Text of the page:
Sight of the sea is required today – withdrawal symptons setting in! Sandsend is our first stop, then tried Runswick Sands but don’t stop there, car park quite high up and for £2.00 an hour, a little expensive, so onwards to Staithes, a pretty little coastal village where we have lunch at the quaint Dotty’s Tea Rooms – do try the fruit scones.

A long and steep walk down to the beach from the car park at the top of the hill so some dropping off and collecting is required.



The village has a couple of piers so is a sheltered harbour which makes for a nice walk and photo opportunity.

Tuesday 19 June


Peasholm park

Drop Lucy off at some nearby kennels and we are off to Scarborough for a Jet boat ride, a tramway ride, a visit to the newly renovated Scarborough market – then off to North Beach for a walk around  Peasholm park. 

Evening meal at the Falcon Inn , a short drive away in the Whitby direction.

There are some impressive looking Yurts / glamping  pods in their grounds which look new.

Wednesday 20 June

We are off today on a steam train ride to Whitby on the North Yorkshire Moors Railway, a preserved railway predominantly run by volunteers.


Our train to Whitby

We are pulled by Southern Railway’s engine number 926, Repton, which was built in 1934.

This is a very crowded train of 7 coaches with a couple of parties and some people in wheelchairs.

We opt for the very comfortable first class compartments at a nominal £2 supplement and are joined by two Chinese girls with large travel cases on our way to Whitby.


Disused Railway viaduct in Whitby

It is surprisingly very windy and quite cold in Whitby but with only a couple of hours there, we only have time for a crab sandwich and a stroll along the harbour watching the boats take tourists out for a ride onto the North Sea before we are back queuing for our not so crowded train back to Pickering.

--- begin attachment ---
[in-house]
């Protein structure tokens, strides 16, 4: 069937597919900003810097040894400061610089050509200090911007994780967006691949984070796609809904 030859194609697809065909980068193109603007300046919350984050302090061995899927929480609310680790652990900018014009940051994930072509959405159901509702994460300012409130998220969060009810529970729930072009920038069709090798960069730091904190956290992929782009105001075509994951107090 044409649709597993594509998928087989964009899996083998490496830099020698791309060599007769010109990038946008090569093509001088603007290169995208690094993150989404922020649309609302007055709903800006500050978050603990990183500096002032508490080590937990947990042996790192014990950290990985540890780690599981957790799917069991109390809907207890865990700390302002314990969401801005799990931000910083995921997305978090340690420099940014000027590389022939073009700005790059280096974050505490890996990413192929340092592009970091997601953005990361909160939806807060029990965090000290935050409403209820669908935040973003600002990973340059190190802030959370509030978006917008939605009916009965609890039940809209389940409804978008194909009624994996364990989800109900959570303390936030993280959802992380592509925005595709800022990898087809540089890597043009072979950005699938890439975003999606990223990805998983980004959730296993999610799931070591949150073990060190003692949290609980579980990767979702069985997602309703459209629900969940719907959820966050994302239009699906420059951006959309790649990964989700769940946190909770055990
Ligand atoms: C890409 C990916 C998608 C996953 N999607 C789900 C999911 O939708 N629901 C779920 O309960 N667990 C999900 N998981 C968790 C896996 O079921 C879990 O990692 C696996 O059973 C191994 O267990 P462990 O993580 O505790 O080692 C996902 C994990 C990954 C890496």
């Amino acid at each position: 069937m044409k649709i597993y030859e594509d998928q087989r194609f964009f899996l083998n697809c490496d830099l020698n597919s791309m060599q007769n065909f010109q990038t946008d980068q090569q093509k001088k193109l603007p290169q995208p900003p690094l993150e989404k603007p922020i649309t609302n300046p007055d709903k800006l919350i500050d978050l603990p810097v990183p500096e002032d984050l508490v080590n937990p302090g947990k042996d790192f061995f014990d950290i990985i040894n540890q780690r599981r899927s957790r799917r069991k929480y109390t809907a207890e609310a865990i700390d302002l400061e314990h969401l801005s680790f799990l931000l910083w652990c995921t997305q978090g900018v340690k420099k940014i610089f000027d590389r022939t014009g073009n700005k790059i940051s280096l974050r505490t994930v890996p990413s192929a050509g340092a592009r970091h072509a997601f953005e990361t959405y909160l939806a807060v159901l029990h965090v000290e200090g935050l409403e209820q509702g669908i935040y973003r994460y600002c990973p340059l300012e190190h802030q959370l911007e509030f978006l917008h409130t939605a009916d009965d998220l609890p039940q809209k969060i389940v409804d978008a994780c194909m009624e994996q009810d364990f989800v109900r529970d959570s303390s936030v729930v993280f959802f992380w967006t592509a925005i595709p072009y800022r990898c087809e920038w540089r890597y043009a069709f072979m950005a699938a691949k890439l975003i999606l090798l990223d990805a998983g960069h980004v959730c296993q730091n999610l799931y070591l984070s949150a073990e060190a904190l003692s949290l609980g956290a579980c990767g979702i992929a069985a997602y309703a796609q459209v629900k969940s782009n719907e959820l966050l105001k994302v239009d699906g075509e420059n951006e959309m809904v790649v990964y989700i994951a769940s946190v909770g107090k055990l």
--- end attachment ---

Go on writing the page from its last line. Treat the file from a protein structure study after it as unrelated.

Boat rides on an old lifeboat

No 1st class compartments on this train this time and certainly not so crowded with diesel hauled from Whitby to Grosmont and steam hauled from there. 

So much wildlife to see by the side of the track but they are all moving quickly away from the moving train which is either making a lot of noise as it battles up the hills from or is coasting at speed downhill in an attempt to make up some of the time as it was at least 30 minutes late leaving Whitby.


Our engine for our return journey

Dinner tonight at The Plough Scalby, the slightly less popular of the two virtually adjacent pubs, the other being The Nags Head which was heaving with customers for their wine tasting event.

Thursday 21 June

A more leisurely day with less wind and cloud and we head for Falling Foss Tea Rooms which were a little difficult to find if you don’t see the sign in the car park!

Down a steep hill so coming back up was courtesy of a very nervous me driving down to collect them over terrain that is far more suited to a 4 x 4 vehicle.

The falls themselves were suffering early onset drought so not flowing freely.


Falling Foss Waterfall

Aidensfield was our next stop (otherwise known as Goathland).

If you look on a map of the area, you won’t find Aidensfield as it was a fictitious name for a town featured in a 1960s based TV series, Heartbeat, that was filmed there from 1992 onwards for 372 episodes.


1960s style Police car

Some recognisable features are still there including the old garage and a police car.